Diagnostic Medical Imaging in Pediatric Patients and Subsequent Cancer Risk

David J.Mulvihill, MD; Sachin Jhawar, MD; John B.Kostis, MD; SharadGoyal, MD

Introduction
Environmental factors have long been thought to play a role in the development of adult and pediatric malignancies. Studies involving long-term survivors of the atomic bombing of Hiroshima and Nagasaki as well as studies involving nuclear and radiation workers have provided compelling evidence correlating ionizing radiation with carcinogenesis 1, 2. Furthermore, it is estimated that only 5% of pediatric cancers are directly attributable to an inherited genetic cause (3), and ionizing radiation has been shown to be causal in a large number of human malignancies (4). At times veiled within the context of health-care delivery, exposure to ionizing radiation from diagnostic medical imaging is increasing in the United States. In a report by the National Council on Radiation Protection and Measurements in 2009, it was stated that “in 2006 Americans were exposed to more than seven times as much ionizing radiation from medical procedures as was the case in the early 1980s” (5). The pediatric population is certainly not immune to the rising radiation exposure from medical imaging. For example, the increased use of computed tomography (CT) scanners in the diagnosis of pediatric conditions has grown steadily over the past decade (6), and according to some publications, the use of this diagnostic modality may be substantially higher in the United States than in other parts of the world (7). Recognizing that 40% of medical radiation exposure in the United States is a result of cardiovascular imaging and intervention, the American Heart Association has recently published a scientific statement that outlines practical approaches to improving radiation safety during cardiovascular imaging and interventional procedures (8). This statement includes recommendations based on the benefit of proposed procedure or treatment in conjunction with strength of scientific evidence of efficacy and concludes with an outline of core concepts of improving radiation safety in medical imaging that include education, justification, and optimization.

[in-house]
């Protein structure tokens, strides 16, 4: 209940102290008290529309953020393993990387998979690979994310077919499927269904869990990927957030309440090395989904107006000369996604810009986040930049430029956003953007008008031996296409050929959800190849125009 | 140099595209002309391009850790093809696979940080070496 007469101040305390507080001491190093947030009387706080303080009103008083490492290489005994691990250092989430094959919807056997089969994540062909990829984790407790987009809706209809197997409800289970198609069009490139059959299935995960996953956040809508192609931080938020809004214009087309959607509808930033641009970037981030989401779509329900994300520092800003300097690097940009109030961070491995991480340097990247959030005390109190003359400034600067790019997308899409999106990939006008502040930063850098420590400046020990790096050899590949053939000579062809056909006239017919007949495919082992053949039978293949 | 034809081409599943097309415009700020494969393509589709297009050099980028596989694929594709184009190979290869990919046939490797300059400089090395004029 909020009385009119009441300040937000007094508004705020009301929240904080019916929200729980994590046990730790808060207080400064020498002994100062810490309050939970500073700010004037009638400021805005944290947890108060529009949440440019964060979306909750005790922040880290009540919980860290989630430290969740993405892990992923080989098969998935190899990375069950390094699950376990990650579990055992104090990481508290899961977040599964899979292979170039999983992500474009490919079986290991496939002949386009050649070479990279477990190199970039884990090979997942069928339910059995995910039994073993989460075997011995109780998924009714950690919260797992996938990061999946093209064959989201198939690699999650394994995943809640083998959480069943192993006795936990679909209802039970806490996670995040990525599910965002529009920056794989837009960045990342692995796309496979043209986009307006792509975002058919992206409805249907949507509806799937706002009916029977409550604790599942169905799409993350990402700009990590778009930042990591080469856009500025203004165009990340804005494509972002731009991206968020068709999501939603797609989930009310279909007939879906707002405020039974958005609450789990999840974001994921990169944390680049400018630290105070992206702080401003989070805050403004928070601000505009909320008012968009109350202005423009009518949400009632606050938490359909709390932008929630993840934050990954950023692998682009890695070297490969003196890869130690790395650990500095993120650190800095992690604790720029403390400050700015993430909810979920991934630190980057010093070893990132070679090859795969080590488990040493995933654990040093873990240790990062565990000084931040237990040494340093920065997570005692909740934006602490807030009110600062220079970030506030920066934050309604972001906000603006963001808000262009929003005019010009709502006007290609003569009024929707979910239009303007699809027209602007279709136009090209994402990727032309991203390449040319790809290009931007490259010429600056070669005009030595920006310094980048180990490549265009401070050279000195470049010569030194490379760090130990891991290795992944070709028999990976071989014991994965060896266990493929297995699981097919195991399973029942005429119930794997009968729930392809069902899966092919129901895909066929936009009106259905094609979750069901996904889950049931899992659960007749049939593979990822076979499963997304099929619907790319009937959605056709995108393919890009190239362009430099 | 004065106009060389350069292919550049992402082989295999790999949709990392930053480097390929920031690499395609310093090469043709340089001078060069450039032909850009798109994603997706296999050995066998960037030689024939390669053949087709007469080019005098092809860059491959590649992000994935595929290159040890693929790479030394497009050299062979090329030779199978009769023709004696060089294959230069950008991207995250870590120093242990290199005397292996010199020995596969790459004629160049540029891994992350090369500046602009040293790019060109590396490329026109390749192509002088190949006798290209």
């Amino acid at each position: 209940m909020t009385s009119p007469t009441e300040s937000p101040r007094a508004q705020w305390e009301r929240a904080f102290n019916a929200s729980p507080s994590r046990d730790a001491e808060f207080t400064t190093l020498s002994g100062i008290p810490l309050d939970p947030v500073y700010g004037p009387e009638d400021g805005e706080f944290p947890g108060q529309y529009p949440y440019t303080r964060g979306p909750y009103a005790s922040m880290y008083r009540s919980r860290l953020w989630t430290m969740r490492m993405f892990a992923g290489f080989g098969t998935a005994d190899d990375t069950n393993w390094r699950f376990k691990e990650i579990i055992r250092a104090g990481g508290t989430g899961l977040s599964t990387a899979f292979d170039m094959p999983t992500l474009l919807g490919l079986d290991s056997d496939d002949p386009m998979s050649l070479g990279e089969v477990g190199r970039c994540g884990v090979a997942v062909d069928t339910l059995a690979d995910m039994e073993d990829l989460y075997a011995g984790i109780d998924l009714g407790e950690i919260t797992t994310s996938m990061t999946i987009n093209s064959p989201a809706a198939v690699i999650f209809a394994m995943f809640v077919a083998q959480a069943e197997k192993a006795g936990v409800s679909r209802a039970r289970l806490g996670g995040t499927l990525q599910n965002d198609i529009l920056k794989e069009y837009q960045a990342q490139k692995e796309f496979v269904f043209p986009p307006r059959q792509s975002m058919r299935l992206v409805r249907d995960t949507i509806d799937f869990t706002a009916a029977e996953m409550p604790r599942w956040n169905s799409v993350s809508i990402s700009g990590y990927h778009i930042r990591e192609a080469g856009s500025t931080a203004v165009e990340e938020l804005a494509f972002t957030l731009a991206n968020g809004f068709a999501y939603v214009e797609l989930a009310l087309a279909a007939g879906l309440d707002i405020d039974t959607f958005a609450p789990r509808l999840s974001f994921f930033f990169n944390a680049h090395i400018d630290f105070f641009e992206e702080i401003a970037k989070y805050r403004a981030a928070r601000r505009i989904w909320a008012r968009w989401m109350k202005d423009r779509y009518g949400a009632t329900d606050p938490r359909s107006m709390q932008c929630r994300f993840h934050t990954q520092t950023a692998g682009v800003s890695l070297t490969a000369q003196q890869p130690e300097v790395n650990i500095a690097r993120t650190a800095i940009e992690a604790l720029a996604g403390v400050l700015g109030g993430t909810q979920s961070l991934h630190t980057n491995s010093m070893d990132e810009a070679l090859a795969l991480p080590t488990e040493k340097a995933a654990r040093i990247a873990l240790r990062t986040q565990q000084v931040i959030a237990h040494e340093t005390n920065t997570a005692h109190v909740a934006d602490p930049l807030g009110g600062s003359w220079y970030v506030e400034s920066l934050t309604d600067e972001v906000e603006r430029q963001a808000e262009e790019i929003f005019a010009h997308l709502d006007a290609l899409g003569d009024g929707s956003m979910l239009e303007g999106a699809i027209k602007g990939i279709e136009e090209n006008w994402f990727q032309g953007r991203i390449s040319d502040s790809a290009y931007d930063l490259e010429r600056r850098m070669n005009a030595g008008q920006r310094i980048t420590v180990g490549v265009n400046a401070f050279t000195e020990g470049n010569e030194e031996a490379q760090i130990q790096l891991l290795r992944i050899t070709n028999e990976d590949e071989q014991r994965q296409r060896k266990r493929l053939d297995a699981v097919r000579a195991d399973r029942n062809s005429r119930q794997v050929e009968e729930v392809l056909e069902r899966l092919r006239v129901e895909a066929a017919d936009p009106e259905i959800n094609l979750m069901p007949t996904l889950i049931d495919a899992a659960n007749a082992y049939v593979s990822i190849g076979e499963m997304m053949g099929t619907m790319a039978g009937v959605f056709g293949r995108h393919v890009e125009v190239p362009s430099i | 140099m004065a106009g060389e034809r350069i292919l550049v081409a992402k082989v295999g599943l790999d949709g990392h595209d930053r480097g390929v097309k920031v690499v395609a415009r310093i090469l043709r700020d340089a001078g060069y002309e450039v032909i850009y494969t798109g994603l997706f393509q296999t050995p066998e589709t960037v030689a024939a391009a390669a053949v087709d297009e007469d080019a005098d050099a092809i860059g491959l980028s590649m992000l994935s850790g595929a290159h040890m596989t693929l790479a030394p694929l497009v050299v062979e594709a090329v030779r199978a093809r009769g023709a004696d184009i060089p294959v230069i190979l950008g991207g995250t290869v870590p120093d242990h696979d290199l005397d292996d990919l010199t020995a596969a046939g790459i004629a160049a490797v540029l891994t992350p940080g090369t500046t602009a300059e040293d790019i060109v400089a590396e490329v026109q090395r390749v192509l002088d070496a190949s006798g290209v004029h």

One of the most challenging aspects involving cancer risk assessment resulting from diagnostic imaging is the quantitation and standardization of radiation exposure and dose (8). Radiation dose to a patient varies considerably with the imaging modality being employed. At the lower end of the spectrum, a simple Posterior-Anterior (PA) chest radiograph may result in an effective dose of 0.013 mSv per study, whereas a CT scan of the abdomen or pelvis would result in an effective dose of 15 mSv per examination (2). Furthermore, in procedures such as catheterizations performed under fluoroscopy that require operator skill and are influenced heavily by patient characteristics, there can be tremendous variability in radiation dose 9, 10. The earliest population-based studies examining cancer risk after exposure to ionizing radiation from diagnostic medical imaging used a number of procedures [more…]